Old 07-09-03, 09:36 PM
hvacman
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you may have a bad coil on the contactor in the condenser unit. or a dead short in the control wire to the condenser. turn off the power to the condenser and cisconnect the low voltage wires at the contactor. if you have an ohm meter you can check the coil, it shoiuld show some resistance, they all vary. also while you have the wires disconnected at the condenser, disconnect the other end of the wires at the air handler in the attic and with the meter check the wire out...it should read open or infinity on the resistance scale..it it doesn't then your wire is bad...also check this same wire to ground as well to make sure it isn't grounded some where......good luck

by the way don't use any fuses over the 5 amp rating.you will destroy the circuit board and that can get expensive
 
  #14  
Old 07-11-03, 03:17 PM
yalinluo
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Unhappy

Still no air. The service person felt light-headed after staying in my attic for about 15 minutes. He will come in early tomorrow morning

I measured the resistance for the pair of 24V wires to the outside unit: R to ground (1003), W to ground (1003), R to W (0,short). That is not very encouraging.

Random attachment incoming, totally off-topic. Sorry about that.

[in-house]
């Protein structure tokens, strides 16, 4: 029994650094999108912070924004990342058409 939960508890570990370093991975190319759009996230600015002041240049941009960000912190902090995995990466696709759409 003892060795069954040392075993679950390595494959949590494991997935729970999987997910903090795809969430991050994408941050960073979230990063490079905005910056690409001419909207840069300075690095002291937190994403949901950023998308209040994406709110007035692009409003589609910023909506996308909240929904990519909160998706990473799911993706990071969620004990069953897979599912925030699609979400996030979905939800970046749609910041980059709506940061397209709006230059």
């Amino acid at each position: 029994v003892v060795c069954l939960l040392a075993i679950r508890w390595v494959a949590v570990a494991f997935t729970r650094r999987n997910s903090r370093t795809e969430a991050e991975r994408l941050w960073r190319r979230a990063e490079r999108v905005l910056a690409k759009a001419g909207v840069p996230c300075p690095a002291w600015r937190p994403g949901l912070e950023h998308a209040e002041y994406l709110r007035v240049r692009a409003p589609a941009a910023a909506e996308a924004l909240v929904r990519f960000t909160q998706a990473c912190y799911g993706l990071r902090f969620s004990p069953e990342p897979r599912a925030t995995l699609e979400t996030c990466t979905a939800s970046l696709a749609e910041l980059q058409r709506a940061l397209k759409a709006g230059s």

Here is my question regarding the wiring. I may have messed up the wiring on the 24V side of the transformer. Could that have caused any new damage to the board or the wiring?

Have a nice weekend.
 
  #15  
Old 07-12-03, 07:44 AM
yalinluo
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Smile

Yes, my a/c is back! The paire of control wires to my out side unit has gone bad. The 24V ground wire (white) shorted with the hot wire. The gentleman showed me the voltage readings, they are both 24V. He told me it's hard to replace the wire, which would require to break the dry wall of my house. He instead cut off the white wire and wired the 24V common to the 120V common. I was wondering if there is any risk by doing so.

I would like to thank GregH, bigjohn and hvacman for your insightful opinions and prompt responses.

Thanks again,
Yalin
 
  #16  
Old 07-12-03, 08:02 AM
bigjohn
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Glad to hear that you're back in business. You're lucky it didn't fry the board. $$$ I'm just curious, did the tech run the furnace thru a heating cycle to make sure all is ok with the board? You don't want a surprise when the weather turns cold again.
 
  #17  
Old 07-13-03, 11:14 AM
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Sometimes it works

Connecting the white wire to the voltage side was really not needed. He could have just zipped a screw to ground. The only thing is that in both instances this works only with grounded transformers. By the way, the fuse that is in the board is proitecting the secondary side of the transformer and the board, so that it doesn't burn up requiring you to replace it. Never put a larger one than specified on the schematic, most installations have a spare wire wrapped around the outer covering of the wire in the event of a shorted wire...I take it this had no spare wire...